A Beginner’s Guide to Library School

This past weekend the OR-12 cohort had orientation. As OR-10 moves from library school and fully into the world of information professionals, it’s time to let the new kids take over, but not without some parting gifts. Those gifts: lots of links and information to help you out as your journey begins!

Congratulations! You’re in library school. And if you’re with Emporia’s School of Library and Information Management (SLIM), you are very lucky indeed.  It can be very overwhelming after orientation. There’s a lot of information (appropriate as Information Overload Day is in August) and two years can seem like a long time. First things first: it’s okay to be overwhelmed. There’s a lot coming at you all at once. Recognize it for what it is and then start to parse things out. Once you get into a rhythm, it becomes much easier.

Now some tips and tricks.

DO:

  • Get a Twitter account. Right now. And follow us @SCALAoregon. There’s a ton of information out there and Twitter is an amazing way to get a lot of information in small and easy to digest pieces. Are you stuck looking for a topic for a paper on reference? Tweet to your followers and get some feedback. Find out about events and goings-ons in your neck of the woods or follow live tweets from conferences and events you couldn’t get to.
  • Start a blog (like Turner). Or at least start following a lot of blogs. Share your ideas with the world, get involved in the comments, and connect with your community. I follow the Public Library Association (PLA), the Association for Library Service to Children (ALSC), and the Young Adult Library Services Association (YALSA) blogs because I am interested in public youth librarianship. Where are your interests? Find the association relevant to that and start following their blog. Other great blogs to follow include:
  • Be like Jim Carrey in the middle of this movie. Say yes to every opportunity even it seems like you maybe don’t know how to do it (thanks to Rachel Bridgewater for this advice). Go to that conference. Speak up in class. Present that paper. You can do so much more than you know and even if it doesn’t turn out perfectly, there are learning opportunities at every turn. This is how you start to network.
  • Listen to your adviser (especially if it’s Perri). She knows the system, knows how to help you, and can get you to the end. In fact, she is what will get you to the end and you’ll feel a sense of pride on graduation day when she calls your name.
  • Get a library job or a volunteer position. Like yesterday. Volunteering is a fantastic way to find out what you want to do with your degree or maybe what you don’t want to do. Libraries love volunteers and they love library students. Multnomah County’s Volunteer Services has a number of options for those who want to work in libraries. Go ahead and ask around.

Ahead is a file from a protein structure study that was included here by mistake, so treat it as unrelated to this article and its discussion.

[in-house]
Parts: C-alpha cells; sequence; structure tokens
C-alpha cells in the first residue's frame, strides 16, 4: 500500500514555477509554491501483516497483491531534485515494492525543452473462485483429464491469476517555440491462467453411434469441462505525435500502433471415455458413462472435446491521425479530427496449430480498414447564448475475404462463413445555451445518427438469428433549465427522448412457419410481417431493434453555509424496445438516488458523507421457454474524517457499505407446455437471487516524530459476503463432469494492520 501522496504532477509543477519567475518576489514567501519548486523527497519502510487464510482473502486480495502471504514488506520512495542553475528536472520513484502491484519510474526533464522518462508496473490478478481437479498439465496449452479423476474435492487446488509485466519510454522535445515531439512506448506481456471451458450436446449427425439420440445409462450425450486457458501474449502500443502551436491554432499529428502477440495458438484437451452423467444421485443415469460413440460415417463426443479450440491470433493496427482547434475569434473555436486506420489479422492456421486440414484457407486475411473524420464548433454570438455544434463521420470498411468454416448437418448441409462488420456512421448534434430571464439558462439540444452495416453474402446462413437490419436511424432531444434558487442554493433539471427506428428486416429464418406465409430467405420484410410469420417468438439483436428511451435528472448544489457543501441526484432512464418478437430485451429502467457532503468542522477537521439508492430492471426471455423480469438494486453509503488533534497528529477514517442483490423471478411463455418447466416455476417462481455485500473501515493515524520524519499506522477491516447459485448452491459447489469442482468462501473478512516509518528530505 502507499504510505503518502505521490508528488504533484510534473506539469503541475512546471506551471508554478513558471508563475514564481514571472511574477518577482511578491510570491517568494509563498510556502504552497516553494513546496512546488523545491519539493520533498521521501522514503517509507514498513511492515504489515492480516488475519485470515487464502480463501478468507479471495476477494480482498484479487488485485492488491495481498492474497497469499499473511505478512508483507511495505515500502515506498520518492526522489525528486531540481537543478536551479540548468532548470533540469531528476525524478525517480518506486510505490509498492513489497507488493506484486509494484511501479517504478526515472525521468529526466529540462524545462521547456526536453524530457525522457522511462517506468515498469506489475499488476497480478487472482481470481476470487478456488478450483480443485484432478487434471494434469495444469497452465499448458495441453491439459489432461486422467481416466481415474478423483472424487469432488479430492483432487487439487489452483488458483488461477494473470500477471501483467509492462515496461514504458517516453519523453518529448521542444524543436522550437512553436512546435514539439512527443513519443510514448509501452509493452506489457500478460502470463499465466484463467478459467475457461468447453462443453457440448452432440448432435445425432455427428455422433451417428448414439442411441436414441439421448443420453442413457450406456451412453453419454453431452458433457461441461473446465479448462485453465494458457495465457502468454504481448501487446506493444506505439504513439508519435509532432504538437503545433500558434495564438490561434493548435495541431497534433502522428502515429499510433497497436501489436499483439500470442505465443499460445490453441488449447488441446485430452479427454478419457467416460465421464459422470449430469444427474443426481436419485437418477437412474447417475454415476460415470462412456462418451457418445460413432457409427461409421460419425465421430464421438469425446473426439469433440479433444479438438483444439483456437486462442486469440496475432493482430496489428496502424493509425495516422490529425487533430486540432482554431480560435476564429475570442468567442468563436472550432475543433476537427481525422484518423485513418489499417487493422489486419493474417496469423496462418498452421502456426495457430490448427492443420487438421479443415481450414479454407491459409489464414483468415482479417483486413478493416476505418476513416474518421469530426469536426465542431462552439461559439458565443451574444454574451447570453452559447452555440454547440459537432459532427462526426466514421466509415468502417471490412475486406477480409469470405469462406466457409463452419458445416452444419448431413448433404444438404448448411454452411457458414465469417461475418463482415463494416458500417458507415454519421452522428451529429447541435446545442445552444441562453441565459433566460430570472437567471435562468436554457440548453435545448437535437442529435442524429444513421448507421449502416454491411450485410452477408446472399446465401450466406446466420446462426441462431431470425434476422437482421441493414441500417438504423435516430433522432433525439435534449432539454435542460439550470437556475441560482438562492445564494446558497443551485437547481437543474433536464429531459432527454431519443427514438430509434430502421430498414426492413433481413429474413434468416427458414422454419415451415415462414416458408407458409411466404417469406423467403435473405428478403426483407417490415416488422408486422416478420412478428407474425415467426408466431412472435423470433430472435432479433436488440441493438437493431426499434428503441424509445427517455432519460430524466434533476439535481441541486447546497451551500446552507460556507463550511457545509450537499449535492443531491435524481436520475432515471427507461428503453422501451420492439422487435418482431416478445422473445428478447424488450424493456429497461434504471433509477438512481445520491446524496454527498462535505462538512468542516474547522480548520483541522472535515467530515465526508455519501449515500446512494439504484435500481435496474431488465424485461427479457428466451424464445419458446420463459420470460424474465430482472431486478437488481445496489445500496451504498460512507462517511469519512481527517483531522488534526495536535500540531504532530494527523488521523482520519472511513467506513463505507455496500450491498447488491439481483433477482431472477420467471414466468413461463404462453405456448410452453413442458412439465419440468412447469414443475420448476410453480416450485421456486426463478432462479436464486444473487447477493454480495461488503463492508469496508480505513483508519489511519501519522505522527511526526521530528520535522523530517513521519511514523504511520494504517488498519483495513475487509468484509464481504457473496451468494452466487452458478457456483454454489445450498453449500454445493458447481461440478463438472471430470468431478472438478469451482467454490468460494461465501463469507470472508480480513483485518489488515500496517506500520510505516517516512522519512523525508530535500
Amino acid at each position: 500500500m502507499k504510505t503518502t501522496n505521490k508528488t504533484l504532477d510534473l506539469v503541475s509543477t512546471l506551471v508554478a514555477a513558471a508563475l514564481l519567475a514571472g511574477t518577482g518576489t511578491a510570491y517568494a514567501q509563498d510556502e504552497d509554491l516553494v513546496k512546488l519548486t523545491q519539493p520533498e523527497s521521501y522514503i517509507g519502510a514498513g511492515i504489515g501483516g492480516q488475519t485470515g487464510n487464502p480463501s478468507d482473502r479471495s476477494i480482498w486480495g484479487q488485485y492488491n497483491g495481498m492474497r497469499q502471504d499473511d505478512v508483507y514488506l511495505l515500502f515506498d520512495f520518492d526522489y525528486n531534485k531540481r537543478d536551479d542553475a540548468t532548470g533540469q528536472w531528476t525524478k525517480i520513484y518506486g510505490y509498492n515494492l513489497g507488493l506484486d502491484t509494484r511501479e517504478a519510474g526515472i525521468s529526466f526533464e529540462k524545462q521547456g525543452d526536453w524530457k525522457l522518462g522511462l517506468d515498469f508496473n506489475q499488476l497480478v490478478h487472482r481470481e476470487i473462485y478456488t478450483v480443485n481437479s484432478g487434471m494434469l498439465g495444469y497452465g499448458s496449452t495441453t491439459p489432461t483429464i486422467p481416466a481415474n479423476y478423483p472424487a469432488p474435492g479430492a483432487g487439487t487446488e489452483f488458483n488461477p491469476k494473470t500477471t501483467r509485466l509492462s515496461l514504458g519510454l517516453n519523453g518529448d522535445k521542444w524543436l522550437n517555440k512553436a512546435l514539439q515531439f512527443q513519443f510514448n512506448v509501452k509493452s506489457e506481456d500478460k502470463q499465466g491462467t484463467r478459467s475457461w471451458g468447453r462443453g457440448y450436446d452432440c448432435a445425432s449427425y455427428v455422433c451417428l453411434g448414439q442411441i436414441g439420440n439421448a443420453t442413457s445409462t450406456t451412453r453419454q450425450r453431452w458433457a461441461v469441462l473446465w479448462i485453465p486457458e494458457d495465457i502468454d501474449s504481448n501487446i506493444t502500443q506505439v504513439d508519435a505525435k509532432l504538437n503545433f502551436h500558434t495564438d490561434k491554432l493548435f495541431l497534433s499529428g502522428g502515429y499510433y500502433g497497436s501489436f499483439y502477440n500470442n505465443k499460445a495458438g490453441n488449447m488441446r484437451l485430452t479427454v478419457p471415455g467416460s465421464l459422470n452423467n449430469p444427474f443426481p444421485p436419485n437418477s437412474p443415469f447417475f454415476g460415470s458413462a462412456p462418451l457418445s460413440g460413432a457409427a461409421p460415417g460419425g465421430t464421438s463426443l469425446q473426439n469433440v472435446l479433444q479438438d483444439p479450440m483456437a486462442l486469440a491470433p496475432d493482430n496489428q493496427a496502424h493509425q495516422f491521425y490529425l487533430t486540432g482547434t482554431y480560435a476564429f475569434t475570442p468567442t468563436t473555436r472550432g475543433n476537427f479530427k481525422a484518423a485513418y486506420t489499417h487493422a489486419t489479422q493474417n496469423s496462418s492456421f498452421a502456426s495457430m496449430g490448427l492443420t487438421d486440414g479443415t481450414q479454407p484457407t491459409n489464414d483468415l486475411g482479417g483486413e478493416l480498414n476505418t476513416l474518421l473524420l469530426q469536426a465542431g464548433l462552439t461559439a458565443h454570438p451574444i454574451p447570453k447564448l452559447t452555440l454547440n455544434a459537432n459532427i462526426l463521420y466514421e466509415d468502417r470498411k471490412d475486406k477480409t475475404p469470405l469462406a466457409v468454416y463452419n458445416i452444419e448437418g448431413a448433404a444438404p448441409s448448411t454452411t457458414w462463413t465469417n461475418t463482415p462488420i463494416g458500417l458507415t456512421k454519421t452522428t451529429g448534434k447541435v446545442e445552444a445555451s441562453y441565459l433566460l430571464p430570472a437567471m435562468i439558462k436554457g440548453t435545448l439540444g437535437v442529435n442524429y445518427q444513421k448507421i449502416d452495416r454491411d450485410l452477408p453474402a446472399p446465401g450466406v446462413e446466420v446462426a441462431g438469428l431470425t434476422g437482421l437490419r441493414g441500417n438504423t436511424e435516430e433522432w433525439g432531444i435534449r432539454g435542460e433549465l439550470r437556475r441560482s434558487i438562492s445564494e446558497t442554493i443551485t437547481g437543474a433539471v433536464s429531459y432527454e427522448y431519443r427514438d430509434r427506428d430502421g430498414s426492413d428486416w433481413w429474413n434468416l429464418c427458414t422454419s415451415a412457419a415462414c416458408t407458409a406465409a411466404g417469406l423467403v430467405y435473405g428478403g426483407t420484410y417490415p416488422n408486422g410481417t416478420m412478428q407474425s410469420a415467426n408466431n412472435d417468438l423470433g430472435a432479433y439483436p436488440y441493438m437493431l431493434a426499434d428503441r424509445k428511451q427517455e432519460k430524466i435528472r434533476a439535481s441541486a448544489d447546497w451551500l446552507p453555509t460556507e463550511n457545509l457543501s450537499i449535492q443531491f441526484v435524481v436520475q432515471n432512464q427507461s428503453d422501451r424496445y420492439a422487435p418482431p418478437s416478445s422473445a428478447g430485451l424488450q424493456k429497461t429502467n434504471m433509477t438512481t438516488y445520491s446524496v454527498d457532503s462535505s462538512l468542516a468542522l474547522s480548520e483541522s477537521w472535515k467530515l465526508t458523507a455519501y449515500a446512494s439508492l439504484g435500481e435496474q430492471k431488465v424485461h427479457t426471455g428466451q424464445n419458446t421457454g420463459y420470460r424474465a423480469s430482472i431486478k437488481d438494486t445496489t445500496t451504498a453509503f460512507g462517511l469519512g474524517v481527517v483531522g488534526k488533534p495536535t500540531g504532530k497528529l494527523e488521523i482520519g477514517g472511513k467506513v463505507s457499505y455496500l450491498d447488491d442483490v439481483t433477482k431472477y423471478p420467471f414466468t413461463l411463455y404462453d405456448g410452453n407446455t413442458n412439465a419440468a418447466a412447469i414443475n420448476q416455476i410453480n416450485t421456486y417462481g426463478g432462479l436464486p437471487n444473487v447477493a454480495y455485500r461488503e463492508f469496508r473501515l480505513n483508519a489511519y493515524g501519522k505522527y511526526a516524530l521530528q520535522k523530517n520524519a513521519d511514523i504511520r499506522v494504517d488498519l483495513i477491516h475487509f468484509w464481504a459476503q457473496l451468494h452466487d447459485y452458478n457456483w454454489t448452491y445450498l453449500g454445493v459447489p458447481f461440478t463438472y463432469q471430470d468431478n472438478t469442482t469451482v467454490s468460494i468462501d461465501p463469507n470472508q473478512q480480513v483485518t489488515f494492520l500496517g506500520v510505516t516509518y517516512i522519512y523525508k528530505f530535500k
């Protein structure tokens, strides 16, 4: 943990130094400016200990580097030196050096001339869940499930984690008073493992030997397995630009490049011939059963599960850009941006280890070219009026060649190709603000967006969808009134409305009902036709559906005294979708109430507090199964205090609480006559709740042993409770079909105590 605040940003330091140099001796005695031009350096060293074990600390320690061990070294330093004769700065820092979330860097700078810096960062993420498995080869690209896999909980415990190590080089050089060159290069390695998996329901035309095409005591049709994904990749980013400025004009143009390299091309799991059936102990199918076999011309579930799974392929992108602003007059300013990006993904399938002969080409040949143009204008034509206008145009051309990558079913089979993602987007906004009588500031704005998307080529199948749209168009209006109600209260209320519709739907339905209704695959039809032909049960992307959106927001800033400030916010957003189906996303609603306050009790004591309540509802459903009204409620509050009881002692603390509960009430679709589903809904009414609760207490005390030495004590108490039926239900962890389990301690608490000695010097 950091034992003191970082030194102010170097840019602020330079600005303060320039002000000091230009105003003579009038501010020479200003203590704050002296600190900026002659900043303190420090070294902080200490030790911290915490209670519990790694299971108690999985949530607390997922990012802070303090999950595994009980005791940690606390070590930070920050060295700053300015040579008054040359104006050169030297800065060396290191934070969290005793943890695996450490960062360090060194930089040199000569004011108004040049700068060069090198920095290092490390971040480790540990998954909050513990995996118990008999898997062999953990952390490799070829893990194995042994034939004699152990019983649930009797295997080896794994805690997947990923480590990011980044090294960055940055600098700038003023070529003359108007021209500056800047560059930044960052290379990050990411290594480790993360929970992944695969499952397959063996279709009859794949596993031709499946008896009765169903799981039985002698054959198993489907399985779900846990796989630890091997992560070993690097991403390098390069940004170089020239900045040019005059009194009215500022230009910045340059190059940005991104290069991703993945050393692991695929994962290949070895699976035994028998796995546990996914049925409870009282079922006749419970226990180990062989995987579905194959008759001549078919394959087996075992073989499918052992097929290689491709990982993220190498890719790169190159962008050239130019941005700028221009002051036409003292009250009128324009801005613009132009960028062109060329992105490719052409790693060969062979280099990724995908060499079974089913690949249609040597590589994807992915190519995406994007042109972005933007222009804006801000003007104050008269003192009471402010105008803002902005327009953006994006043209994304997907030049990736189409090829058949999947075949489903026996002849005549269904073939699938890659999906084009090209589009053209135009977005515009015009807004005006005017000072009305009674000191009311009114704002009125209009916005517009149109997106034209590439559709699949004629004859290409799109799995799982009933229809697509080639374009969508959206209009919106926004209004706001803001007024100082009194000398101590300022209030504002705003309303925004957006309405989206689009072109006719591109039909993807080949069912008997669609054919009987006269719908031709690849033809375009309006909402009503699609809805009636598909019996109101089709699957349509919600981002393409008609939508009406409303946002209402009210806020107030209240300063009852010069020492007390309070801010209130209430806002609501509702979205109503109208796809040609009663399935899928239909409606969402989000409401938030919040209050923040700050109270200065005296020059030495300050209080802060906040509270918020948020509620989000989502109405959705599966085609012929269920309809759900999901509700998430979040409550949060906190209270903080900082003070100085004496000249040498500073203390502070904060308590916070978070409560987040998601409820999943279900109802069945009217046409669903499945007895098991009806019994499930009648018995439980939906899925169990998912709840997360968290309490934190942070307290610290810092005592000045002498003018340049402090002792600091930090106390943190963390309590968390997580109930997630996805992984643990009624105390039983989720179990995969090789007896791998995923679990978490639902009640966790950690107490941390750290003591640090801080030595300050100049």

• Sign up for list-servs. Your school one, a job list, one for your state. If you’re in Oregon, Libs-Or is invaluable. You may want to filter them into a different folder so it doesn’t overwhelm your in-box, but this is a great way to get information about conferences, articles, what’s going on with your school and state.
  • Back up your work. Save it on your computer, then again on a jump drive or external drive (or both). Load it up into Google Docs (which changes the formatting, but the content is still there) or Dropbox (which doesn’t change formatting). As an aside, these last two are great ways to collaborate with your classmates on projects.
  • Read Turner’s advice for new students.
  • Join your student organization. Want to do more than attend events? Lead them! Gain leadership skills! Make friends! Learn how to fund raise and do it some more! (PS: Elections for the new SCALA Oregon board are on Saturday. More information will be posted soon).
  • Join a national organization. As a student you get a great deal with combo ALA/OLA memberships.

Don’t

  • Bemoan group work. You’re going to have a group project nearly every semester and likely one per class. Librarianship is about collaboration and what you do in library school is great practice. It teaches you how to work together, how to lead, and how to present. You will get very comfortable with your classmates and they are the easiest audience you will every present in front of. Cherish this time.
  • Freak out if you can’t do any or all of this in the first semester. Give yourself time to figure out how to organize your life. You’ll get there.
  • Forget your friends and how to have fun, but “I have a project due” is a great way to get out of anything. They’ll understand.

Good luck to OR-11 as they move into their final year and to OR-12 as they plunk away at the first months of library school life. You’re now a member of an amazing community. Welcome!

Rebecca Chernay is a member of the recently graduate ESU’s OR-10 cohort and specializes in children’s and youth librarianship. She is the current Web Presence & Social Networking Coordinator for SCALA, but is excited to hand the post off this Saturday.

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